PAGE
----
Supreme Court to hear ‘value for signal’ case

OTTAWA — The Supreme Court of Canada says it will step into the battle over whether broadcasters can charge cable and satellite providers for carrying their programs.

OTTAWA — The Supreme Court of Canada says it will step into the battle over whether broadcasters can charge cable and satellite providers for carrying their programs.

The high court has granted leave to appeal in a case that involves whether the Canadian Radio-Television and Telecommunications Commission has the right to establish a system that would allow broadcasters to charge for their signals.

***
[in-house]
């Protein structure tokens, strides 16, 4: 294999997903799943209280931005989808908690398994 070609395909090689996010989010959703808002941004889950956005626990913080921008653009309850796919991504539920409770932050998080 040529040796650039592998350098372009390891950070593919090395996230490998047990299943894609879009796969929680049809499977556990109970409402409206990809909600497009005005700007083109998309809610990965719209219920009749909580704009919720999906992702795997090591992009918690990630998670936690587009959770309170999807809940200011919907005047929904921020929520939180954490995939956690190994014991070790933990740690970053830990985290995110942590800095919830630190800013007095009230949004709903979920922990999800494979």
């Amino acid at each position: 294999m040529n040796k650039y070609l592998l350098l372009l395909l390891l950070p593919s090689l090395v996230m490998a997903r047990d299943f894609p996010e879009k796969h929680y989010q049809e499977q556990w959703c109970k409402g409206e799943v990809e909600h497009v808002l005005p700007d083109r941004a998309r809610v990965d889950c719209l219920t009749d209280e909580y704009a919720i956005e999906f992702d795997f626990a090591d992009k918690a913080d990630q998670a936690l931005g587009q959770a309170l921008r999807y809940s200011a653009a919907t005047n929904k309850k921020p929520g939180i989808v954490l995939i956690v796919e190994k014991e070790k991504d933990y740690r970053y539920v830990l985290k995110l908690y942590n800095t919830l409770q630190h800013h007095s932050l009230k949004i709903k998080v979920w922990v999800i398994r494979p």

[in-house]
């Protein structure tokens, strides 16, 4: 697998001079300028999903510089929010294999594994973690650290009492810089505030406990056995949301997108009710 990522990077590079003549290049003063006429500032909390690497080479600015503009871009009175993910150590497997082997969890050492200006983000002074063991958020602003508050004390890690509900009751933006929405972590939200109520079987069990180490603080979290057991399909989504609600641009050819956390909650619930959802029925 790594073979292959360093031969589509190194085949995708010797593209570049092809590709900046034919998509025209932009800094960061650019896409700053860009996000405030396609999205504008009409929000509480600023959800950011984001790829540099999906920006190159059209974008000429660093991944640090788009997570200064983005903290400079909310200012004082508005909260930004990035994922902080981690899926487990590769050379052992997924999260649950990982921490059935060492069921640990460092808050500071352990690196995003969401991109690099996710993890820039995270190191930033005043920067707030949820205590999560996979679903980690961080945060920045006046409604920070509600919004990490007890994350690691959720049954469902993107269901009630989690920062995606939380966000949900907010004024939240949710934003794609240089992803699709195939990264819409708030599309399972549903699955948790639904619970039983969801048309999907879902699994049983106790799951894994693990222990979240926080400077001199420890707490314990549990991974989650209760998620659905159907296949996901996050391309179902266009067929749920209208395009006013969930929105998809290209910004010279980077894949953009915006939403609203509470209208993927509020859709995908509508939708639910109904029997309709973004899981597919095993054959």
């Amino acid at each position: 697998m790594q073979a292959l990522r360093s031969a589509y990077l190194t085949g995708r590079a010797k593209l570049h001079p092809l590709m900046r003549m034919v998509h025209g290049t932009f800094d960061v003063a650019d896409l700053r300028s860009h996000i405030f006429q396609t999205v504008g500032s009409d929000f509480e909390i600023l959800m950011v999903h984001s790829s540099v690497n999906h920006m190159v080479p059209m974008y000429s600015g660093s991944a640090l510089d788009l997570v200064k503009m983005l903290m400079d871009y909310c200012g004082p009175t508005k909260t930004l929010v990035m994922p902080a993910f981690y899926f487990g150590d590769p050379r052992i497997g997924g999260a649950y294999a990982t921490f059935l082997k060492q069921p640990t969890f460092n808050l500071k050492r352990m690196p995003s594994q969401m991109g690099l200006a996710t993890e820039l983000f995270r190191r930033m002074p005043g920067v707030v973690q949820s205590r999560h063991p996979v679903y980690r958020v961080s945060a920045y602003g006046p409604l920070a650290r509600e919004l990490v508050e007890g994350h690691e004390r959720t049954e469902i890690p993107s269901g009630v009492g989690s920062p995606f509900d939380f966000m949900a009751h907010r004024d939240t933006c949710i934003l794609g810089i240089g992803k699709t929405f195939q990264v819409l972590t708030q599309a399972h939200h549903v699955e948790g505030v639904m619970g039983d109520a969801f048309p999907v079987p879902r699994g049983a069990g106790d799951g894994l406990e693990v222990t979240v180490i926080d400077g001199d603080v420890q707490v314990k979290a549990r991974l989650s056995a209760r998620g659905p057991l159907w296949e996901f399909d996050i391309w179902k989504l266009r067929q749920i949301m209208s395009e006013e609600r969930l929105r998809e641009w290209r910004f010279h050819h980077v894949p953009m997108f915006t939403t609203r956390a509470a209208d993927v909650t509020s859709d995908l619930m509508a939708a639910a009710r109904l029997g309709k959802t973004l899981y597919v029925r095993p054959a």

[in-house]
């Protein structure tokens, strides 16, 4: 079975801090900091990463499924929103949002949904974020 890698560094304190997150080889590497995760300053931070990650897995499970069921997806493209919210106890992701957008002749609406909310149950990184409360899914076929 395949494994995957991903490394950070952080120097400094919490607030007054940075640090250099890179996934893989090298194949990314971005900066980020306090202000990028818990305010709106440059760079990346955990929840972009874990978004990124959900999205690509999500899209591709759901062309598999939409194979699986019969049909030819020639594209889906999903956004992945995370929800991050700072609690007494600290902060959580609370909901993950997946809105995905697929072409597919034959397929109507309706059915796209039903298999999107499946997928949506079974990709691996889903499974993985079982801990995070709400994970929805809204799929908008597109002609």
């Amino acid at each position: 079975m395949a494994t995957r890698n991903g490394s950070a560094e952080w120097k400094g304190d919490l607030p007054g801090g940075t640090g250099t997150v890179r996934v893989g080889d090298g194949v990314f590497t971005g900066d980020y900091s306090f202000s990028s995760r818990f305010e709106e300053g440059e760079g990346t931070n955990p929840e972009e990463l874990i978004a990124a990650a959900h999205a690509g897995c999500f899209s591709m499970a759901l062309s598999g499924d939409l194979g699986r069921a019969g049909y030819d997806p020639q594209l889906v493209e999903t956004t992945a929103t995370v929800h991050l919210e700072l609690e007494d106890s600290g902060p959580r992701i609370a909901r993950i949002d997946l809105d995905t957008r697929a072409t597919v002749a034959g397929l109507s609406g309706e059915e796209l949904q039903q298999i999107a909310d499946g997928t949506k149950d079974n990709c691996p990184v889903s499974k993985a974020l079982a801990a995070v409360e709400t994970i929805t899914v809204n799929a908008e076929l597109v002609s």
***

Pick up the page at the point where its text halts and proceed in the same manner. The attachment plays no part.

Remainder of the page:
The CRTC itself referred the matter to the Federal Court when it announced its plans for a so-called “value for signal” regime.

The Federal Court of Appeal previously ruled in a split 2-1 decision that CRTC had the power to set up such a system.

The cable and satellite industries are appealing the decision.

They argue that the value-for-signal issue falls under the Copyright Act and the royalties system and is beyond the jurisdiction of the CRTC.

“We believe the federal court was correct in finding that Value for Signal falls within the CRTC’s jurisdiction, and we are confident the Supreme Court of Canada will agree when they are presented with the relevant facts and arguments,” said Kevin Crull, president of Bell Media.

“Conventional television stations must have a regulatory framework that allows them to survive on their own merits, regardless of whether or not they are integrated with cable and satellite companies.”